Definition of externalize in US English:


(British externalise)


[with object]usually be externalized
  • 1Give external existence or form to.

    ‘elements of the internal construction were externalized onto the facade’
    • ‘The nation is defined as a way of life that externalizes enemies and asserts that its survival - whether economic, social or political - must expand lest the nation contract and die’
    • ‘For those patients the author provides an integrated therapy in which the internal pain is externalized through narrative, dream work, and imagery.’
    • ‘If there are eventually technologies that externalize internal states, who has a right to access that information?’
    • ‘The psychological error then consists in externalizing an exceptional experience - which Bergson calls ‘resistance to the resistances’ - into a moral theory.’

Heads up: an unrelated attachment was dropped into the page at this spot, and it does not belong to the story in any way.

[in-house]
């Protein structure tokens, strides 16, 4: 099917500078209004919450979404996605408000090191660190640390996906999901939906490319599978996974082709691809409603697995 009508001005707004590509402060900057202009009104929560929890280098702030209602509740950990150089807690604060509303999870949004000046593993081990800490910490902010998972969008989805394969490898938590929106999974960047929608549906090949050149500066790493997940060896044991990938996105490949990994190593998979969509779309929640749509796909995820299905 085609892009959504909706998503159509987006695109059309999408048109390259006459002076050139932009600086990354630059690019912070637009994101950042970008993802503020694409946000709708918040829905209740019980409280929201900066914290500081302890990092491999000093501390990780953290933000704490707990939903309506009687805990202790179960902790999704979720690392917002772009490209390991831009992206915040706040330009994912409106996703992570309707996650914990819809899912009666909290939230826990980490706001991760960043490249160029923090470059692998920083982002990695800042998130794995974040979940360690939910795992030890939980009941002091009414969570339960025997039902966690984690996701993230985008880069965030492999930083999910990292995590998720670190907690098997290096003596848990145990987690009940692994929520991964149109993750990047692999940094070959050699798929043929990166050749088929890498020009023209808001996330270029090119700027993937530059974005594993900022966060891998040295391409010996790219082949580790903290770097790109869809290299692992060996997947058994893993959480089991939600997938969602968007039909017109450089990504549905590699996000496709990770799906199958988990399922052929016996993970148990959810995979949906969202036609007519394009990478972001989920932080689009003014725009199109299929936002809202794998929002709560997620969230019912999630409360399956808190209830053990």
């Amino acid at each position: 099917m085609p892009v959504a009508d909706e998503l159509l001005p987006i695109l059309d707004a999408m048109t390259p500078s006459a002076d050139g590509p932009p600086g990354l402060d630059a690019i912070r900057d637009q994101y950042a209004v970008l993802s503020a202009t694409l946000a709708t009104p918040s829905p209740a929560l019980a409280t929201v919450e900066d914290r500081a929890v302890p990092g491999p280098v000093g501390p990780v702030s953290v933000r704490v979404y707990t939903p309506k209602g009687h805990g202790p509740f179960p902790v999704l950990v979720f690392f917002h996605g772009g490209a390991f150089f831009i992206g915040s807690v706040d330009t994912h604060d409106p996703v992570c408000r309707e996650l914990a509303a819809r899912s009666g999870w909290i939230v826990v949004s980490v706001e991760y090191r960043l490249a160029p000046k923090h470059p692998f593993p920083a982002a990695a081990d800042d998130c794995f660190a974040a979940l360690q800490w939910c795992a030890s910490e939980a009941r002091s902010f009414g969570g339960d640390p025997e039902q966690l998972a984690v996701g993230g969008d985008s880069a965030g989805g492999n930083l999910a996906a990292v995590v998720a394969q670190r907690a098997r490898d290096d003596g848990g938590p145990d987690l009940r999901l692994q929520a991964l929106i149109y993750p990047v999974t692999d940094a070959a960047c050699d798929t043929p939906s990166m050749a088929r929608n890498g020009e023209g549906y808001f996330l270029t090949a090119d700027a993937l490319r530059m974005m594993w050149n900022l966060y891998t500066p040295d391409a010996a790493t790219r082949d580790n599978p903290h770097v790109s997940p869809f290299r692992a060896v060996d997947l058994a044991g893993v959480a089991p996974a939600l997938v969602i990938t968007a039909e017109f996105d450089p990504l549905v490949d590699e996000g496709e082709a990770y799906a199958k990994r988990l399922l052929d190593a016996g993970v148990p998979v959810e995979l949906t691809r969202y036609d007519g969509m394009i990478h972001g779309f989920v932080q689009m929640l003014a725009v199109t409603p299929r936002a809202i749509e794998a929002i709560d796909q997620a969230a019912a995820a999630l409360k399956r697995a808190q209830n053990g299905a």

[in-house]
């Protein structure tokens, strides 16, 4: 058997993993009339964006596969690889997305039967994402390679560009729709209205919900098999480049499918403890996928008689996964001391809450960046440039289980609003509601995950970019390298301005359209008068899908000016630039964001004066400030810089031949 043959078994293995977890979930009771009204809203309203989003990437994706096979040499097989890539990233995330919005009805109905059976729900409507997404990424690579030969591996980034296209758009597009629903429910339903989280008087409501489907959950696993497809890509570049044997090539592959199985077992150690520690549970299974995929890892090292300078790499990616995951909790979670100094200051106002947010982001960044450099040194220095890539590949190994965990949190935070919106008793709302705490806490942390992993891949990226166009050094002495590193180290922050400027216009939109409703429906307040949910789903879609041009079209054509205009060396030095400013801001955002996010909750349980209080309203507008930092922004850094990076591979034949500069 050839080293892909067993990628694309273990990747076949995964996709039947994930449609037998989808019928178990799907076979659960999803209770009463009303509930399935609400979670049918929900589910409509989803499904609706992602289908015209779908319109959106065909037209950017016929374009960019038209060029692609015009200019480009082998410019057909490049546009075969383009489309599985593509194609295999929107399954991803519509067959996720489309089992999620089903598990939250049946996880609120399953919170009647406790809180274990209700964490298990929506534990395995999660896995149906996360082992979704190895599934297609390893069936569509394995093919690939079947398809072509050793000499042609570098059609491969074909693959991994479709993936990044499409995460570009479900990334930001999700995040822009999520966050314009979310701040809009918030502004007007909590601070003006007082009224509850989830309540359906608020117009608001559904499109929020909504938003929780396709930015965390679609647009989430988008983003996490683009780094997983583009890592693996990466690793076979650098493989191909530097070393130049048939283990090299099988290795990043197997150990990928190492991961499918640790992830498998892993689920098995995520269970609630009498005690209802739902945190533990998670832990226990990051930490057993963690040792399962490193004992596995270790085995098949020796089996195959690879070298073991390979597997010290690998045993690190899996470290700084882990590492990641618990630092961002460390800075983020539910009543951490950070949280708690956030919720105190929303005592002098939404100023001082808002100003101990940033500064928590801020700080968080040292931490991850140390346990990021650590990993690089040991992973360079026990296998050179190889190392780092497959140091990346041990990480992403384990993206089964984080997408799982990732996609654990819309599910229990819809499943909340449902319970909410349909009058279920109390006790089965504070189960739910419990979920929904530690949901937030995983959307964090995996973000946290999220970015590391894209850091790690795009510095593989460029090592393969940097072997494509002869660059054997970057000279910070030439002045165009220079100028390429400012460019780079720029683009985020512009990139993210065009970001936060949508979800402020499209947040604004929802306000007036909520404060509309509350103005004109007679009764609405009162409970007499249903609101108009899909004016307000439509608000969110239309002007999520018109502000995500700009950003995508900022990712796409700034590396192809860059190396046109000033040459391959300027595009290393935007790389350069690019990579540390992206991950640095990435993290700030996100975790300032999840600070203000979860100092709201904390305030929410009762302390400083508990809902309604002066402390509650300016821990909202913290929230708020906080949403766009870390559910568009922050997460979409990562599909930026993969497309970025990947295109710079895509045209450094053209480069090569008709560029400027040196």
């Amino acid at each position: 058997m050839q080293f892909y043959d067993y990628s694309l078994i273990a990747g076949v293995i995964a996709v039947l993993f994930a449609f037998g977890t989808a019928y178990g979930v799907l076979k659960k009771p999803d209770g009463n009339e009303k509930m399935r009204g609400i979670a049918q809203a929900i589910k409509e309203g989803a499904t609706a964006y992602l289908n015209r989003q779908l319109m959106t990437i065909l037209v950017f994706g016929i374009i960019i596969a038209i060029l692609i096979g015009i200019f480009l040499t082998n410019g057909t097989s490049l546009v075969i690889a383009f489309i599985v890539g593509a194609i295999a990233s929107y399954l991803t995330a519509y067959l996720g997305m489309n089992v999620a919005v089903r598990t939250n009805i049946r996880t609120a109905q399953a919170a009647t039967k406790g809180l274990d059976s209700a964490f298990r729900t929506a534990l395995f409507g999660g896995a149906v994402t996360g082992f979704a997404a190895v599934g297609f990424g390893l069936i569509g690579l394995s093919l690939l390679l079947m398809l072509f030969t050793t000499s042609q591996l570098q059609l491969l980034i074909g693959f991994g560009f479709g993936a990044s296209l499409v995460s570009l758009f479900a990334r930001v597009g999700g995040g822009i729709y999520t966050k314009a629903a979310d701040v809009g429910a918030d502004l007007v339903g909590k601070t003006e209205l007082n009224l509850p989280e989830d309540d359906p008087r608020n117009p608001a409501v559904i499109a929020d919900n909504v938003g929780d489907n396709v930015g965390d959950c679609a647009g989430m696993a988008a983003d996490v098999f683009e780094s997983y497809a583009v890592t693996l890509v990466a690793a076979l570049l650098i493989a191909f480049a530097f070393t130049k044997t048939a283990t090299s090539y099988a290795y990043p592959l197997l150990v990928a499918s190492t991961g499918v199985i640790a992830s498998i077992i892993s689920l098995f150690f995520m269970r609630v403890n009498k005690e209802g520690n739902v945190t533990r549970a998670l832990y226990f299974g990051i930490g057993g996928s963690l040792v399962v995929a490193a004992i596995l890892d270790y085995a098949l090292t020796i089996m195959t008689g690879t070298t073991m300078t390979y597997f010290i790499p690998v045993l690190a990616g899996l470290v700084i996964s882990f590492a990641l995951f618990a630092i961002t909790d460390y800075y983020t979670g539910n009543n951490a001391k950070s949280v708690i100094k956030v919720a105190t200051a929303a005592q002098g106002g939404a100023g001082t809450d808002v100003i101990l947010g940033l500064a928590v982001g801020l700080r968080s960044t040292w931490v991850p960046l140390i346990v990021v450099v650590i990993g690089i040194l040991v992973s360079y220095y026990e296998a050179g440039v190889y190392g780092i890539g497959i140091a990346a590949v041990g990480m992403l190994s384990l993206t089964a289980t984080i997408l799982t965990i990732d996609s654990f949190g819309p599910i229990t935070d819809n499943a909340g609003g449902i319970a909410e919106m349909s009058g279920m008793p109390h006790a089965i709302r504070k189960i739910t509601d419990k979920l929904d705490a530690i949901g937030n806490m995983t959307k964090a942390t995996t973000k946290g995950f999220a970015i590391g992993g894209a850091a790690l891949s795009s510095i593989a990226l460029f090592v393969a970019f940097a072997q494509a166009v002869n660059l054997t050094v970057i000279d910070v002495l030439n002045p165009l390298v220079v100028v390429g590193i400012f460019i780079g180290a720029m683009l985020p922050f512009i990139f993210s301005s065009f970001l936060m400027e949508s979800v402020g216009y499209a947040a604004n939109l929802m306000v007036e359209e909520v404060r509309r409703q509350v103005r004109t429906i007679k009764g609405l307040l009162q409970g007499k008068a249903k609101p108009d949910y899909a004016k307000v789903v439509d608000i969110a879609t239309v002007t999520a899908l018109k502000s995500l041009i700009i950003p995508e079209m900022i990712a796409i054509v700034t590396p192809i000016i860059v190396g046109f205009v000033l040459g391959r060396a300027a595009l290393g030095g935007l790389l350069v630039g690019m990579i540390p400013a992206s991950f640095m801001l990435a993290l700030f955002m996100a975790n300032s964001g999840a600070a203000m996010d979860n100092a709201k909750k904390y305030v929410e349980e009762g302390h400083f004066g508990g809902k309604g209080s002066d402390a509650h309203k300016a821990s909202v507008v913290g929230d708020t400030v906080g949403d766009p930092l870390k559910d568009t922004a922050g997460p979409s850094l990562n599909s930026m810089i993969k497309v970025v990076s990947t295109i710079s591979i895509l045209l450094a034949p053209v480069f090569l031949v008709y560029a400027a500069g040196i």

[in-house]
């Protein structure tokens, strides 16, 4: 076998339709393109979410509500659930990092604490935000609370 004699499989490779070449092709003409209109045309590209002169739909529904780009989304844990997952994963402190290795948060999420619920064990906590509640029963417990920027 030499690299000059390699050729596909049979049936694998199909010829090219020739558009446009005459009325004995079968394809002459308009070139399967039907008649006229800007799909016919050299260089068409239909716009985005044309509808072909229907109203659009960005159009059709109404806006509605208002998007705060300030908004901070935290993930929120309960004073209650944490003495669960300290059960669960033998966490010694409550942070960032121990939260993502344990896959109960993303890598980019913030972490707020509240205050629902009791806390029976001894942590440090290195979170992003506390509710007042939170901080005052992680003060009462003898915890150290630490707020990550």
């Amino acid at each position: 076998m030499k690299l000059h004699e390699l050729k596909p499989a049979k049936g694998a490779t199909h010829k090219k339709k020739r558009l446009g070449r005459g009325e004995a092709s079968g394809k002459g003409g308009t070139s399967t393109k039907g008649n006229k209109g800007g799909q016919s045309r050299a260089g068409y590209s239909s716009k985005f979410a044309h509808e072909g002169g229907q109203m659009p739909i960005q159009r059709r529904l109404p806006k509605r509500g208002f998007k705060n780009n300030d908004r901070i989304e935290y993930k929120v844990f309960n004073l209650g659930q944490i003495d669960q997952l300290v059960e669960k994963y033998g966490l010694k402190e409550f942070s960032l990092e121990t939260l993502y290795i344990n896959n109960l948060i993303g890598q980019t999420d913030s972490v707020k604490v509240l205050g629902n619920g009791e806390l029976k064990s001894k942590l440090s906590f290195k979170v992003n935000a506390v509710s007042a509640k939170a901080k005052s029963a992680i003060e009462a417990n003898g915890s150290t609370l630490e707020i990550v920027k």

• ‘The student hypothesized that, because males tend to externalize problems and females tend to internalize problems, they might change differently in the course of functional family therapy.’
    • ‘This is a man who's tried to manage internal chaos by externalizing it.’
    • ‘Their temptations, and hence their complexity, tend to be allegorically externalized.’
    • ‘The key insight into Lucrece is her externalized sense of self.’
    • ‘For some time, a desire had been growing in me to externalize some of the internal work I had been pursuing with such fervor, and the richness of Wiccan ritual seemed the perfect vehicle for that expression.’
    • ‘The 118-item scale assessed mothers' perceptions of internalizing and externalizing problems demonstrated by their children.’